Don’t be fooled by phishing: 3 ways to protect yourself

Recently, we received a questionable email from one of our clients. The email was from LogMeIn requesting that the client renew their subscription. Upon initial inspection, it looked legitimate! It even included a disclaimer. However, the office manager who received it, wasn’t so sure. It didn’t seem right, so she forward it to us to investigate. We’re glad she did. The email was in fact a “phishing” email meant to trick her into giving them credit card information.

So what is Phishing?

According to Symantec:

Phishing is essentially an online con game and phishers are nothing more than tech-savvy con artists and identity thieves. They use SPAM, malicious Web sites, email messages and instant messages to trick people into divulging sensitive information, such as bank and credit card accounts.”

The bad guys do it by crafting an email (or website) that seems legitimate and authentic. The whole goal is to get you to submit your personal, sensitive, and/or financial information.

Here are 3 ways to protect yourself, if you receive a suspicious email or visit a suspicious website.

3 ways to protect yourself

  1. Have a good Anti-virus/Anti-malware program installed

    • One that includes the following features:
      • Email Protection: “Email Protection” moves any suspicious email and SPAM to a junk folder for your future review.
      • Safe Surfing: A “Safe Surfing” feature attempts to identify each website you visit and verify if it’s a known suspicious site and scan any downloaded files for viruses.
  2. Trust your instincts

    • While the above mentioned Anti-virus/Anti-malware program will go along way in protecting you, it still requires due diligence on your part to recognize when things just don’t seem right.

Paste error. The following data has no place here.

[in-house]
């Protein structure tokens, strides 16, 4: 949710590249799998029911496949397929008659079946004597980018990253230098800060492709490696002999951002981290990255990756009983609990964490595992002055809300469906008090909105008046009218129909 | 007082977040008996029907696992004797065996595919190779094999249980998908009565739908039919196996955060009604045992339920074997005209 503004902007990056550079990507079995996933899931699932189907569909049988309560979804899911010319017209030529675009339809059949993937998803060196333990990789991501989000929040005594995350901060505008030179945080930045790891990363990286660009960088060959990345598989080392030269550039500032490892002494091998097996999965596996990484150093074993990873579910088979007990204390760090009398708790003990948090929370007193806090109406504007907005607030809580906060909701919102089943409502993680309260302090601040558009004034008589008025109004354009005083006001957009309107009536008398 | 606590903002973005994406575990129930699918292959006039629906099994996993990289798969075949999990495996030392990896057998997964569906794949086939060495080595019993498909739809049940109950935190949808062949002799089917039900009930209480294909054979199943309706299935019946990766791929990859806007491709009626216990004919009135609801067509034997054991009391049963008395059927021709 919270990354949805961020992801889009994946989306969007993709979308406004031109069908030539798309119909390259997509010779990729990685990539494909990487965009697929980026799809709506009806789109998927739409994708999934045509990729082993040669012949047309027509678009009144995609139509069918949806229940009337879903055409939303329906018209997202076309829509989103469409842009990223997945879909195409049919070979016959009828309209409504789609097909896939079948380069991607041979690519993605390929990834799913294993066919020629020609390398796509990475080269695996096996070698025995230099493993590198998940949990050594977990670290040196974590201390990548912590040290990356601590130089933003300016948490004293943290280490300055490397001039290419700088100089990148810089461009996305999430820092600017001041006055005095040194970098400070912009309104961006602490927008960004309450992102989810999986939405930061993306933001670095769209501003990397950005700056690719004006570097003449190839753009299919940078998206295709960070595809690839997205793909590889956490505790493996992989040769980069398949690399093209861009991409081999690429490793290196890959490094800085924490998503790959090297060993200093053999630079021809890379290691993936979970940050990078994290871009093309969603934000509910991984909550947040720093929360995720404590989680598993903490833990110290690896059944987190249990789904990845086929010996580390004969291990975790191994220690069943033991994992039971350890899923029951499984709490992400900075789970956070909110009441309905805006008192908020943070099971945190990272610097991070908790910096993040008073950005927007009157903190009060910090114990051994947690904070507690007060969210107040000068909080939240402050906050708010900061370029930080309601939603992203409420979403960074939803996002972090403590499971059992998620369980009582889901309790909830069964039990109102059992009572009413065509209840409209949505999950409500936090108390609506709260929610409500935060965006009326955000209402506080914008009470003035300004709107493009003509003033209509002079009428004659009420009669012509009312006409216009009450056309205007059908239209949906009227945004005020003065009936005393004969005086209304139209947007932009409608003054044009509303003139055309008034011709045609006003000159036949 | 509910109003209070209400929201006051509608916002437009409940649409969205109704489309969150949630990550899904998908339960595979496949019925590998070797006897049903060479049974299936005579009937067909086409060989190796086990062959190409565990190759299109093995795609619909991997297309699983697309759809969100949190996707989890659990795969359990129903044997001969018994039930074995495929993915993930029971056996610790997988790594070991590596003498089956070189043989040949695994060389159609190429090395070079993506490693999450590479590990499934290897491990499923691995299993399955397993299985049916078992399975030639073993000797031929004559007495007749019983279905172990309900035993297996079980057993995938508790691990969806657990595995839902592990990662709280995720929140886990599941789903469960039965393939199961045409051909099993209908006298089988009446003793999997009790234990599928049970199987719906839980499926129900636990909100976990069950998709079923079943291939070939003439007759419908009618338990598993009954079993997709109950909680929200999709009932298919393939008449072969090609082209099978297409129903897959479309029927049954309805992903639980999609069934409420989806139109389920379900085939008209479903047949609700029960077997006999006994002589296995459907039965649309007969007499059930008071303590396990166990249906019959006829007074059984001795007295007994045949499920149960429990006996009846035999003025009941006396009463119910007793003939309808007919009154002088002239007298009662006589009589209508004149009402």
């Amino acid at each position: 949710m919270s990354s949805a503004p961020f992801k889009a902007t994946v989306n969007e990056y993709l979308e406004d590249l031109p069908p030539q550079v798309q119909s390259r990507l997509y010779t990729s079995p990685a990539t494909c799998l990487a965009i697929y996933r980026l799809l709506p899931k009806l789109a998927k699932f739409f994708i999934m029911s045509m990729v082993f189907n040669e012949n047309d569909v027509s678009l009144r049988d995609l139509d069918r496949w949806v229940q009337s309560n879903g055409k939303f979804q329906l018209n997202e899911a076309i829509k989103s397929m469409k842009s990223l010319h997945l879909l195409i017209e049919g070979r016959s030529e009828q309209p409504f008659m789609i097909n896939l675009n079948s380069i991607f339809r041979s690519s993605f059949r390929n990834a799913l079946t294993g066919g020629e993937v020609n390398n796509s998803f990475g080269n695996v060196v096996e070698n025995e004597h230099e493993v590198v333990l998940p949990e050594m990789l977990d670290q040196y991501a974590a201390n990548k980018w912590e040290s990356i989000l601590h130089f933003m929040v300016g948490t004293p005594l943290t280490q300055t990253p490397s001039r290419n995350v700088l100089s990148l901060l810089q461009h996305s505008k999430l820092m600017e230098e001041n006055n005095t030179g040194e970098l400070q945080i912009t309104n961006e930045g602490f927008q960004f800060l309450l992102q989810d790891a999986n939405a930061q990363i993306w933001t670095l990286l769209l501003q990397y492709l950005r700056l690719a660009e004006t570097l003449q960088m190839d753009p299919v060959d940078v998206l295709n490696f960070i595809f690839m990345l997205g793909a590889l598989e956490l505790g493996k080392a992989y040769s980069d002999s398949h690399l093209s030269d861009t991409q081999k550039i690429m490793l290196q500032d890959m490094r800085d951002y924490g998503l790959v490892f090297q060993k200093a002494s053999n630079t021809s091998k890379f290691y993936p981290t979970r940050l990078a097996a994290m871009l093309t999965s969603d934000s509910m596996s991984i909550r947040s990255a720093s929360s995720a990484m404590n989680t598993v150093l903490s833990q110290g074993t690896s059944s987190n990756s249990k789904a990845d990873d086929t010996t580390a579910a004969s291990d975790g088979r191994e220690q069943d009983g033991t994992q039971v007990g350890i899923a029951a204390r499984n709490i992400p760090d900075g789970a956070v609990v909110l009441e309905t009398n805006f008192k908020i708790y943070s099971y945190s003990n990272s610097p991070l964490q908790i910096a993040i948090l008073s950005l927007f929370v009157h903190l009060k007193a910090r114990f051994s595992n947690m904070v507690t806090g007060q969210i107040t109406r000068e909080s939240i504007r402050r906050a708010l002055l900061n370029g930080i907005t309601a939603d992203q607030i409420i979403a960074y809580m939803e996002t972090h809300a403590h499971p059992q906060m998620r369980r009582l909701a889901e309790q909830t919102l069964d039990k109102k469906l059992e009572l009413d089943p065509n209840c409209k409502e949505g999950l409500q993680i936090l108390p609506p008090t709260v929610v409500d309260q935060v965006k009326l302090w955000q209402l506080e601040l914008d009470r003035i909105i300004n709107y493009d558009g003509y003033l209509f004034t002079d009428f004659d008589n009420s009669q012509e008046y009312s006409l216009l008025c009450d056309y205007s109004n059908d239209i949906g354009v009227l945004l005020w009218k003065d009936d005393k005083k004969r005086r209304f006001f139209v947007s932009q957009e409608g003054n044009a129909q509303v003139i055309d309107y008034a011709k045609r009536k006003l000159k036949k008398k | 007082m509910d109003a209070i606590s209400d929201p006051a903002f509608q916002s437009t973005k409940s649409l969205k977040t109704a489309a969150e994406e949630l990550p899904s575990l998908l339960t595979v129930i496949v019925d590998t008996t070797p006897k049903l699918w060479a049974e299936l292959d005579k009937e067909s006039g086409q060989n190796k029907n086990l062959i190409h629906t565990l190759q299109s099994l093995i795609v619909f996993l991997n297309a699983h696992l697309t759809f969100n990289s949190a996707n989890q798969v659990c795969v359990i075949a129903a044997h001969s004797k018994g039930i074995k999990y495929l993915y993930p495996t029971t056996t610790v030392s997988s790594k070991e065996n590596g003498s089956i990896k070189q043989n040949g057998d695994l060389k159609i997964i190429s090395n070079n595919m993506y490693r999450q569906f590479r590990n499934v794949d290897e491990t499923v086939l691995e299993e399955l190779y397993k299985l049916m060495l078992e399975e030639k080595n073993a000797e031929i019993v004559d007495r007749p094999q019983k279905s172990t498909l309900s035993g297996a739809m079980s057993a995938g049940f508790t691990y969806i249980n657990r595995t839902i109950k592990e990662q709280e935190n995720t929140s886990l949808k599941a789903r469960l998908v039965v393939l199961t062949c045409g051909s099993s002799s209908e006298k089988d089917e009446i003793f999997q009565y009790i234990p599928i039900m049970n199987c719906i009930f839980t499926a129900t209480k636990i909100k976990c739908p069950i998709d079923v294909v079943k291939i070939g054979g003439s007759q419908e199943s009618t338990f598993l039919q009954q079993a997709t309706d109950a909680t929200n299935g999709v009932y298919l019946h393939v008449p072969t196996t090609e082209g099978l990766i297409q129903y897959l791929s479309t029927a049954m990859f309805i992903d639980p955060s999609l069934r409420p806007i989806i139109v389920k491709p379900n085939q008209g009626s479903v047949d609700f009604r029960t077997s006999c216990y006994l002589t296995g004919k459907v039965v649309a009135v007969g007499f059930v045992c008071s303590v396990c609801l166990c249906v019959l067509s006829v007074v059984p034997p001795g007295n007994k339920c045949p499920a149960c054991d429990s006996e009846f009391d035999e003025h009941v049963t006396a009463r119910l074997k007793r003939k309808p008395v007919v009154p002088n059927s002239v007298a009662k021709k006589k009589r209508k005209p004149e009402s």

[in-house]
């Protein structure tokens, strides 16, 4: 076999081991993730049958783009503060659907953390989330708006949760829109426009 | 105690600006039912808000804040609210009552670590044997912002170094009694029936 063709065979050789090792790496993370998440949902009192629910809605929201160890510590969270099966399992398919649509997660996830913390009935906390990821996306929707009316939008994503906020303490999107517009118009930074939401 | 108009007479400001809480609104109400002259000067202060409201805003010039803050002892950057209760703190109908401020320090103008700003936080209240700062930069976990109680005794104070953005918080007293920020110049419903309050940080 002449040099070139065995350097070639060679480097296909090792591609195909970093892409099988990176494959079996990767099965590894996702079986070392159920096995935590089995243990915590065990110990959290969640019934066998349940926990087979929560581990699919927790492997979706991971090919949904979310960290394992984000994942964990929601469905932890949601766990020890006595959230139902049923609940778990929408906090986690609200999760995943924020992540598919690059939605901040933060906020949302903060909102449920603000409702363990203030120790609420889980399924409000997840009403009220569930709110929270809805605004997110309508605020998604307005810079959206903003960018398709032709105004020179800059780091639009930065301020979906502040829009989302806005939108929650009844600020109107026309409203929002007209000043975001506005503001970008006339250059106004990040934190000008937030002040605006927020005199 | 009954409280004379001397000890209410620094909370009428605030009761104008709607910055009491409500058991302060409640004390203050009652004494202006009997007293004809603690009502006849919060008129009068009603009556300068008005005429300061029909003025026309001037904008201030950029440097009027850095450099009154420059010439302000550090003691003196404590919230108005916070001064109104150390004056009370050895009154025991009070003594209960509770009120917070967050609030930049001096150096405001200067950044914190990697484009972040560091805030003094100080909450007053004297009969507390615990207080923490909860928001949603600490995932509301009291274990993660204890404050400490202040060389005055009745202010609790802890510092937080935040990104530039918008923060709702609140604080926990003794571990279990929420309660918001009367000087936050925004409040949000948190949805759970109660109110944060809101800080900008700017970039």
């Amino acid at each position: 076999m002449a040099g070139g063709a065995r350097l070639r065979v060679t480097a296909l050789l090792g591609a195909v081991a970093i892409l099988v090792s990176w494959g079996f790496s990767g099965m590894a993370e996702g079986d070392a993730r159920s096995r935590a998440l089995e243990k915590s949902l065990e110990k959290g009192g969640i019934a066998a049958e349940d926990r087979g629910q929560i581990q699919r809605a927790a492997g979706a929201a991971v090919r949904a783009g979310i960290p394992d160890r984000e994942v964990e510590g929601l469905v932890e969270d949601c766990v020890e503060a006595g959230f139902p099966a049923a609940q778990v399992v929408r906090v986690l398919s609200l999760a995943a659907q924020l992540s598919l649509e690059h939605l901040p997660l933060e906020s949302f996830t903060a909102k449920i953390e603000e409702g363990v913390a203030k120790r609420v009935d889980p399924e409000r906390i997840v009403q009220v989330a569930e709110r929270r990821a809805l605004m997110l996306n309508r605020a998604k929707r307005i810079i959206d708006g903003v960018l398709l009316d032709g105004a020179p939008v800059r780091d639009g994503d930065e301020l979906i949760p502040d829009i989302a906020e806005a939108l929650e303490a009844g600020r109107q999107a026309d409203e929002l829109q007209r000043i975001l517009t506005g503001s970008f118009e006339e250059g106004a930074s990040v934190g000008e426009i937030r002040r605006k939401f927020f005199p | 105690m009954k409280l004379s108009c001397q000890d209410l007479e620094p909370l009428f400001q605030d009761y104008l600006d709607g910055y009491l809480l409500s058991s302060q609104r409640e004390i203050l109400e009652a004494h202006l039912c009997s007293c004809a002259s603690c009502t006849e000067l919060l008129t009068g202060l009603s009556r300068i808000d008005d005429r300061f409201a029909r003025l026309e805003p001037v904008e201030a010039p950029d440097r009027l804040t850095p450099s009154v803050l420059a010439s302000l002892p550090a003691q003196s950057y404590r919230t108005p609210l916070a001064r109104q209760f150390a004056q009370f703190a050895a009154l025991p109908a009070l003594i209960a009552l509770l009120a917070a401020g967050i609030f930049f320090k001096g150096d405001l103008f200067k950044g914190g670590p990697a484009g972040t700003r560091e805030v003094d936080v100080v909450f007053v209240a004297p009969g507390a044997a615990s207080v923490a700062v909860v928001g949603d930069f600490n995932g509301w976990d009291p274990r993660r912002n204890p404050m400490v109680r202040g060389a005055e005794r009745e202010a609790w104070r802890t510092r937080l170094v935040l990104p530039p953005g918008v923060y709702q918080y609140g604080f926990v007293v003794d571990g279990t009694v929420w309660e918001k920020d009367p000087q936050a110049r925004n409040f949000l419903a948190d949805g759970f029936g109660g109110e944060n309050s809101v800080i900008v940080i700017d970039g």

• Go with your gut! If you feel something about it isn’t right, it most likely isn’t. Trust yourself, you know best.
  3. Go to the source

    • If you need to verify the details, go to the source directly by contacting the company using the information you already have on file or find the contact information independent of the email received or website encountered.
    • DO NOT use the phone numbers or links provided within the email or website.
    • If you’re really unsure, contact your trusted IT provider. They can assist you with verifying it’s authenticity.

As for our client’s situation, since we help manage their LogMeIn accounts, we went to LogMeIn‘s website directly and obtained their telephone number from the Contact Us Page. Upon calling, we were quickly informed that they were aware of the “phishing” emails and they have already received numerous calls. We then reviewed the overall  account details. All is well. They are good-to-go. 🙂

While it did take some time to validate the legitimacy of the email, it pales in comparison to the time, money and sense of security lost from handing over one’s personal, sensitive, and/or financial information to a thief. The peace of mind and relief felt from avoiding this situation is well worth the small investment in time and effort.

Lastly, Education is the best prevention. Advise your staff and co-workers of these dangers. Share this article. Every investment in the knowledge you share will continue to keep your business and practice safe, secure and productive.

Additional resources for more information:

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